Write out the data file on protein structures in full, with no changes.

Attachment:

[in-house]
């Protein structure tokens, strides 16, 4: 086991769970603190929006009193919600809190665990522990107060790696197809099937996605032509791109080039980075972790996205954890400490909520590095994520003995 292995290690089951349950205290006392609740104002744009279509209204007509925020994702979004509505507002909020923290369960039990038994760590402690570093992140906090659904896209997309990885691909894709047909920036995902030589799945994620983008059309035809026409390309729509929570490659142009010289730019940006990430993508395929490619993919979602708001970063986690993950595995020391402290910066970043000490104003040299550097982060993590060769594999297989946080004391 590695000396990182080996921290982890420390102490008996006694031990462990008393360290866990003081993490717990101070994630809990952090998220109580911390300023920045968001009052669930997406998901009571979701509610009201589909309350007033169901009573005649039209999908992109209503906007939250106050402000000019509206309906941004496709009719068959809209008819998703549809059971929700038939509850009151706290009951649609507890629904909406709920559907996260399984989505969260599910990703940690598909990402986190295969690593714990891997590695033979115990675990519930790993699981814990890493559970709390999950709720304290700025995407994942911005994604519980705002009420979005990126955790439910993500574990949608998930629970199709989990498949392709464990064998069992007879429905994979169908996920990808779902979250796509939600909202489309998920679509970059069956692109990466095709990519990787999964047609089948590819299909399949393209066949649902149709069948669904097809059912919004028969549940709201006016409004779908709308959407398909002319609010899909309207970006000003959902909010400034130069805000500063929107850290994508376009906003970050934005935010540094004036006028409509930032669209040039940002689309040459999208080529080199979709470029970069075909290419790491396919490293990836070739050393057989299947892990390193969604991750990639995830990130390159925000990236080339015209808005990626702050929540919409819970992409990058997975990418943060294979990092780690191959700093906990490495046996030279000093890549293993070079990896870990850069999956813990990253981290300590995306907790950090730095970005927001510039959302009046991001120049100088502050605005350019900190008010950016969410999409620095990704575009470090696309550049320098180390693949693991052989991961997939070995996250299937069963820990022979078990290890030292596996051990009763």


[in-house]
């Protein structure tokens, strides 16, 4: 086991769970603190929006009193919600809190665990522990107060790696197809099937996605032509791109080039980075972790996205954890400490909520590095994520003995 292995290690089951349950205290006392609740104002744009279509209204007509925020994702979004509505507002909020923290369960039990038994760590402690570093992140906090659904896209997309990885691909894709047909920036995902030589799945994620983008059309035809026409390309729509929570490659142009010289730019940006990430993508395929490619993919979602708001970063986690993950595995020391402290910066970043000490104003040299550097982060993590060769594999297989946080004391 590695000396990182080996921290982890420390102490008996006694031990462990008393360290866990003081993490717990101070994630809990952090998220109580911390300023920045968001009052669930997406998901009571979701509610009201589909309350007033169901009573005649039209999908992109209503906007939250106050402000000019509206309906941004496709009719068959809209008819998703549809059971929700038939509850009151706290009951649609507890629904909406709920559907996260399984989505969260599910990703940690598909990402986190295969690593714990891997590695033979115990675990519930790993699981814990890493559970709390999950709720304290700025995407994942911005994604519980705002009420979005990126955790439910993500574990949608998930629970199709989990498949392709464990064998069992007879429905994979169908996920990808779902979250796509939600909202489309998920679509970059069956692109990466095709990519990787999964047609089948590819299909399949393209066949649902149709069948669904097809059912919004028969549940709201006016409004779908709308959407398909002319609010899909309207970006000003959902909010400034130069805000500063929107850290994508376009906003970050934005935010540094004036006028409509930032669209040039940002689309040459999208080529080199979709470029970069075909290419790491396919490293990836070739050393057989299947892990390193969604991750990639995830990130390159925000990236080339015209808005990626702050929540919409819970992409990058997975990418943060294979990092780690191959700093906990490495046996030279000093890549293993070079990896870990850069999956813990990253981290300590995306907790950090730095970005927001510039959302009046991001120049100088502050605005350019900190008010950016969410999409620095990704575009470090696309550049320098180390693949693991052989991961997939070995996250299937069963820990022979078990290890030292596996051990009763």